An outside agency could soon be reviewing and updating the Madison Metropolitan School District’s policies.
Neola, based in Ohio with consultants based in Wisconsin, has more than 1,000 client districts around the country, including 269 in Wisconsin, where it has worked since 1989. In Dane County, those districts include DeForest, Stoughton, McFarland and Monona Grove.
MMSD spokesperson Tim LeMonds said the district’s legal services department needs the help, and confirmed it’s a partnership the district is “strongly considering.”
The department has four staff members, according to the district’s website: a secretary, Title IX investigator/Affirmative Action officer, general legal counsel and associate general legal counsel.
“We have such a small legal counsel that we need support on the policy piece,” LeMonds said. “Primarily the service that they’ll be providing is not writing the policy but working with us to update policy. There’s a lot of them, some are several years old and just need to be updated.”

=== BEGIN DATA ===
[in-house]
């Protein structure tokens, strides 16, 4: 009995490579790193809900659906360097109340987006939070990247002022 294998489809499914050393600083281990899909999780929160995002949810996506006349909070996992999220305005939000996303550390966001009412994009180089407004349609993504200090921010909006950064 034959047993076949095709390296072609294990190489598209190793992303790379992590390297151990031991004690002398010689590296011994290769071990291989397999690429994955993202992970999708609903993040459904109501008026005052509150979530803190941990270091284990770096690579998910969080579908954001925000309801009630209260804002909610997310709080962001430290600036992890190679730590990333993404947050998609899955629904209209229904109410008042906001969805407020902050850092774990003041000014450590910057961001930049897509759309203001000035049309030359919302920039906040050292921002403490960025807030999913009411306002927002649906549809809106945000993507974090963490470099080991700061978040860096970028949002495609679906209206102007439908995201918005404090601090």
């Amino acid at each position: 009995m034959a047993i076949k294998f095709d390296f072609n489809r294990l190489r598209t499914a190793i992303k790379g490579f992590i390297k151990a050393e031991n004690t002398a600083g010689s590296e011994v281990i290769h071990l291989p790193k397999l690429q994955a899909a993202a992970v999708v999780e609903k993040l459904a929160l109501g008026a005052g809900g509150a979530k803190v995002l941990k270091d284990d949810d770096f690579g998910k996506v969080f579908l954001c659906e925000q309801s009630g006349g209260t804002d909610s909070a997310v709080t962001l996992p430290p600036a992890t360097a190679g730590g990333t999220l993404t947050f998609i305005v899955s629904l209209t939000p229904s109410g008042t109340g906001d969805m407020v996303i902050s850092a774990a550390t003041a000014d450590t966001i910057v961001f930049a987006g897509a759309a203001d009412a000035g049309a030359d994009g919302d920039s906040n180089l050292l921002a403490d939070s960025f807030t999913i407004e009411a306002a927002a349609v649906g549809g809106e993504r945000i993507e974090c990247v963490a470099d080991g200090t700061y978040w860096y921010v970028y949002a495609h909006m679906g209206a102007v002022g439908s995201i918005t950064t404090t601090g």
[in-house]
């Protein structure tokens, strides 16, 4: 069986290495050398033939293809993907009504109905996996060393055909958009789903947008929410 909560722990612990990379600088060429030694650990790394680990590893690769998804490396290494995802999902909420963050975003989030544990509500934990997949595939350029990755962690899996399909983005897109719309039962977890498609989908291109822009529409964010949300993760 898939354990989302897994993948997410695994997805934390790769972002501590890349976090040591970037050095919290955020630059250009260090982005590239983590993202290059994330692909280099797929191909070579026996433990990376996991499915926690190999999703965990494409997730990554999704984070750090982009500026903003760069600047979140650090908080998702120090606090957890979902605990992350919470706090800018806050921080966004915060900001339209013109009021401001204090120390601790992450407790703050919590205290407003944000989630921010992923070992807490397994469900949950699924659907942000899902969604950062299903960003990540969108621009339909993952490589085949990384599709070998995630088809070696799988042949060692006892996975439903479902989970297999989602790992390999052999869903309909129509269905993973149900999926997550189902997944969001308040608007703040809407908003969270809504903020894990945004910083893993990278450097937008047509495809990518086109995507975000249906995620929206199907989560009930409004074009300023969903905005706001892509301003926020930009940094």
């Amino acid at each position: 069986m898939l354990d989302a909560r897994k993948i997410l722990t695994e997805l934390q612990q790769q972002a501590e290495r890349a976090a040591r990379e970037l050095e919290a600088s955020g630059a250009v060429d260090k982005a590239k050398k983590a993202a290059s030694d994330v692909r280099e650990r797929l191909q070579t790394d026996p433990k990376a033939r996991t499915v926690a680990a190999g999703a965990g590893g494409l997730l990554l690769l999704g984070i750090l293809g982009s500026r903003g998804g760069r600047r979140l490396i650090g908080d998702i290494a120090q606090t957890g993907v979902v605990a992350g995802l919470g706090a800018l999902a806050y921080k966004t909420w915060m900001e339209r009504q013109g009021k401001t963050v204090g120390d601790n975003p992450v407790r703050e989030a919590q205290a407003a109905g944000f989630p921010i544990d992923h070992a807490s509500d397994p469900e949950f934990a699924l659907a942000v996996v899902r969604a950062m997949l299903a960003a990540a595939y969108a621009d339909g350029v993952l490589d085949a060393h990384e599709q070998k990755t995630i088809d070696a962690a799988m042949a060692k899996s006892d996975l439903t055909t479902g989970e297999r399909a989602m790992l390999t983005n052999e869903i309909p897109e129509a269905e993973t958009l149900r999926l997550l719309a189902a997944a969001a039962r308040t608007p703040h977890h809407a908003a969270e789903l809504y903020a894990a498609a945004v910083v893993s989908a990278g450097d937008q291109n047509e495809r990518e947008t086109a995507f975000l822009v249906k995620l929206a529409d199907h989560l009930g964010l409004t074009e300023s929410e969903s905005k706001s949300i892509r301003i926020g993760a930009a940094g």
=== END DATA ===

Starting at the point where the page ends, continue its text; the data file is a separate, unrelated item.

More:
But School Board member Nicki Vander Meulen, who is one of two board members on the board’s policy work team, is concerned that working with Neola will leave the district with boilerplate policies that aren’t applicable to local concerns.
“This is one of the most important things the board does,” Vander Meulen said.
Neola has more than 400 policy templates that “cover the vast array of issues facing K-12 school districts,” according to its website, though it “does not recommend the use or incorporation of district-specific materials.” While the company will provide legal assistance for claims that the policies do not “accurately reflect what is required by state and federal law,” the district is liable for risks related to included district-specific materials.